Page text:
Skip to content

Tough Road Ahead For Chinese EVs As EU Revs Up Tariffs

Is a trade war brewing?

Photo by Joshua Fernandez / Unsplash

Efforts are underway to avert an all-out trade war between the EU and China following the European Commission's announcement of a steep tariff hike of up to 38.1% on Chinese-made electric vehicles, effective July 4th. Coming on the heels of a 102.5% tariff by President Joe Biden last month, and with Canada likely to follow, the Chinese EV industry is facing a watershed moment.

Chinese media has been quick to condemn the European Commission's move, terming it as "misguided" and a "thinly veiled excuse for protectionism." But, the EU and the rest of the world are actually playing catch up with a world leader in manufacturing and market for EVs.

According to Canalys, China, with a 55.5% share, is the largest EV market. By industry estimates, the country currently has an excess auto production capacity of approximately 10 million EVs. The top position was not attained by chance. It is the result of decades of state policy and systematic investment.

In a concerted effort to make the Chinese automobile industry competitive, reduce reliance on imported oil, and drastically cut down on air pollution that was making some of its largest cities inhabitable, Beijing created a roadmap and started investing in an emerging tech of the time – electric vehicles and allied sectors.

In 2001, China introduced EV technology as a priority science research project in the Five-Year Plan. Beijing offered subsidies and tax breaks and committed enormous resources to the sector. Within a decade, subsidies were extended to EV manufacturers for producing mass transit vehicles like buses in addition to cars. It is estimated that the EV sector received over 200 billion RMB ($29 billion) as subsidies and tax breaks from 2009 to 2022.

Beijing did not merely boost its manufacturing capacity or invest in tech research; parallelly, it nurtured a domestic market. For instance, Shenzhen was the first city to completely electrify its public bus fleet. As tech improved and prices moderated, citizens were offered incentives for opting for an EV, creating domestic demand. EV exports have also grown steadily. 37% of Chinese EVs were exported to EU member states in the first four months of the year alone.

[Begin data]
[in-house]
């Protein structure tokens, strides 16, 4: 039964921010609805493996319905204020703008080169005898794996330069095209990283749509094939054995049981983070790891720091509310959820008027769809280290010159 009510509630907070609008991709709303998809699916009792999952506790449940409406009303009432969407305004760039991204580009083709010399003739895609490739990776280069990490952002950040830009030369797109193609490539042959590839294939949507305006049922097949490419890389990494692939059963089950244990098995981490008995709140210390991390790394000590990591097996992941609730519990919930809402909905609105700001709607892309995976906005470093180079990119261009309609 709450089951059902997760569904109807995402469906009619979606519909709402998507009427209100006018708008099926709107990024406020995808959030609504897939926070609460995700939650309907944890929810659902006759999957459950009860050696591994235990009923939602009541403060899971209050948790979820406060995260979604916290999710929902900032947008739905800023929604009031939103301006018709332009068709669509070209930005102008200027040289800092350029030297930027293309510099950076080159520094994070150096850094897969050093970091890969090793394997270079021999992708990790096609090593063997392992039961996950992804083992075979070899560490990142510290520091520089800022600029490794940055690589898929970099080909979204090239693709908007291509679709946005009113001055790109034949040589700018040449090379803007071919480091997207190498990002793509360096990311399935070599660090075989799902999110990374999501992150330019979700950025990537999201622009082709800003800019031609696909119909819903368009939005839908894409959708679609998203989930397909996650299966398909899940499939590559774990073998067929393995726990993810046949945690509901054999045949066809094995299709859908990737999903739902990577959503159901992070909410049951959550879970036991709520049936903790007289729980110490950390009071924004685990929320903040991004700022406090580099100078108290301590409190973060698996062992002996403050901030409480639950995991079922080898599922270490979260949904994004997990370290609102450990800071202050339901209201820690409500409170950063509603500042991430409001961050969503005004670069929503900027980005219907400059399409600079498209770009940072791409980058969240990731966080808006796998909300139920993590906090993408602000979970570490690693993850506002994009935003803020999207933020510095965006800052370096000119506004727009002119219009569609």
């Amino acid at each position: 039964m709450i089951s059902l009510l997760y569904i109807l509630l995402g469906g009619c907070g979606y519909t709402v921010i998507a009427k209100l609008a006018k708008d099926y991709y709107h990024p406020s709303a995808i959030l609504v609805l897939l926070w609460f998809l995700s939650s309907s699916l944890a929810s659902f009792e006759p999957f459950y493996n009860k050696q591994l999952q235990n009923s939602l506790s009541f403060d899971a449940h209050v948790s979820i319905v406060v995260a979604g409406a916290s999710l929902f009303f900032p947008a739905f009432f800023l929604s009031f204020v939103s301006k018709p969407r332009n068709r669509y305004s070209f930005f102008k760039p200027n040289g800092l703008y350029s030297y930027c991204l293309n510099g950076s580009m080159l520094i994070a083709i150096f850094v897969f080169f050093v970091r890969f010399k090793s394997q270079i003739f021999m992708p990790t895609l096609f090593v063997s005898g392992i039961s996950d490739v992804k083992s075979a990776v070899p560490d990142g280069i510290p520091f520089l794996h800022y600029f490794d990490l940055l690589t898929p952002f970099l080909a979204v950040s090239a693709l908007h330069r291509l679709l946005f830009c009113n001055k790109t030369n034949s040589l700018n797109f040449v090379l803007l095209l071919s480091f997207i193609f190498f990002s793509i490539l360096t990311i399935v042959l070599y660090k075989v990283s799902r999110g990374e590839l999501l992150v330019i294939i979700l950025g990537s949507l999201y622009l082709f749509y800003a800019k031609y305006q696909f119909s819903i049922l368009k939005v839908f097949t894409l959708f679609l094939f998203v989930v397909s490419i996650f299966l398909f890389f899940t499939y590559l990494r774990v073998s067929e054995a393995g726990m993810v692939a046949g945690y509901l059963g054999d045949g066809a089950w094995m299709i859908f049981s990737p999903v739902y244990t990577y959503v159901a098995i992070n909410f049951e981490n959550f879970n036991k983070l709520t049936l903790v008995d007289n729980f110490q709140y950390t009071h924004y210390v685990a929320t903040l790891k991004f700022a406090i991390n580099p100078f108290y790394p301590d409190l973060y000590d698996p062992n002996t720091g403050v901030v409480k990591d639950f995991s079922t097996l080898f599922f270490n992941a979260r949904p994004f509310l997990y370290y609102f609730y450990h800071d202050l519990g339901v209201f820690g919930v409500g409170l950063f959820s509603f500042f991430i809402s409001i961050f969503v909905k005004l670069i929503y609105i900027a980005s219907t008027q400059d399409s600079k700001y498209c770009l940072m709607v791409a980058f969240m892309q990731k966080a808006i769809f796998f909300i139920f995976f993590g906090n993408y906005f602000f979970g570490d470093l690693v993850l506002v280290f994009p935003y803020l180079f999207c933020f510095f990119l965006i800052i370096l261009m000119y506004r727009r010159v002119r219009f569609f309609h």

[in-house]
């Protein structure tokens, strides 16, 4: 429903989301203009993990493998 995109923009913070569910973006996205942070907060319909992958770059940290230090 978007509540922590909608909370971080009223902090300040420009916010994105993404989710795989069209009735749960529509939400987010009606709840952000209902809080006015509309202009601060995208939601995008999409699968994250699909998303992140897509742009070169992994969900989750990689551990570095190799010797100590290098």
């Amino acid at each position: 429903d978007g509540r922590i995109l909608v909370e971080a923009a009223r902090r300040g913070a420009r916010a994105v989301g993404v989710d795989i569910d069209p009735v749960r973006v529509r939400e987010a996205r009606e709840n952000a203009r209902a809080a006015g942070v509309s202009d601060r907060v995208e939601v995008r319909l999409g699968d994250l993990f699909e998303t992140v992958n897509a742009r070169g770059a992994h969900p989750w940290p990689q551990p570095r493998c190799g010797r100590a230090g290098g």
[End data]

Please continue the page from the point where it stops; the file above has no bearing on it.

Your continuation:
Meanwhile, China remains the vital cog in EV manufacturing and supply chains. In the past decade, Chinese companies have switched to safer and cheaper lithium iron phosphate batteries (LFP) from lithium nickel manganese cobalt (NMC) types after narrowing the energy density gap between the two. China's possession of much of the world's refinery capacity for critical components like cobalt, nickel sulfate, lithium hydroxide, and graphite gives China and Chinese companies a distinct edge. 

China is unlikely to take the tariff rise in its stride. The hike, over and above the EU's standard 10% car tariffs, will make Chinese-manufactured EVs far less competitive, price-wise. Incentives are already being offered. Beijing has offered to lower the existing 15% tariff on imported large-engine vehicles from EU countries, which will significantly benefit German automakers, according to Bloomberg.

As the world's second-biggest economy, China is in a position to impose retaliatory tariffs, which could devastate sectors ranging from food to machinery and automobiles to luxury items. Losing out on the growing Chinese market could severely impact the balance sheets of many EU companies.

The German Association of the Automotive Industry said, "The potential damage that could be caused by the measures now announced may be greater than the potential benefits for the European—and in particular the German—automotive industry."

It is believed that talks between Chinese Commerce Minister Wang Wentao and EU Trade Commissioner Valdis Dombrovskis will begin soon to discuss the matter. According to Chinese state media, Mr. Wang said, "If the EU is sincere, China hopes to start negotiations as soon as possible; if the EU insists on its own way, China will take all necessary actions to defend its own interests."

As things stand, the world is a deeply divided place. China, aligned with Russia in the Ukraine War, is seen as the opposition. While it is necessary to level the playing field, an ill-timed trade war could only worsen matters.

Your feedback is incredibly valuable to us. Could you please take a moment to grade the article here?
Letters to editor email:
Subscribe Today And Make A Difference. Consider supporting Independent Journalism by upgrading to a paid subscription or making a donation. Your support helps tippinsights thrive as a reader-supported publication. Contact us to discuss your research or polling needs.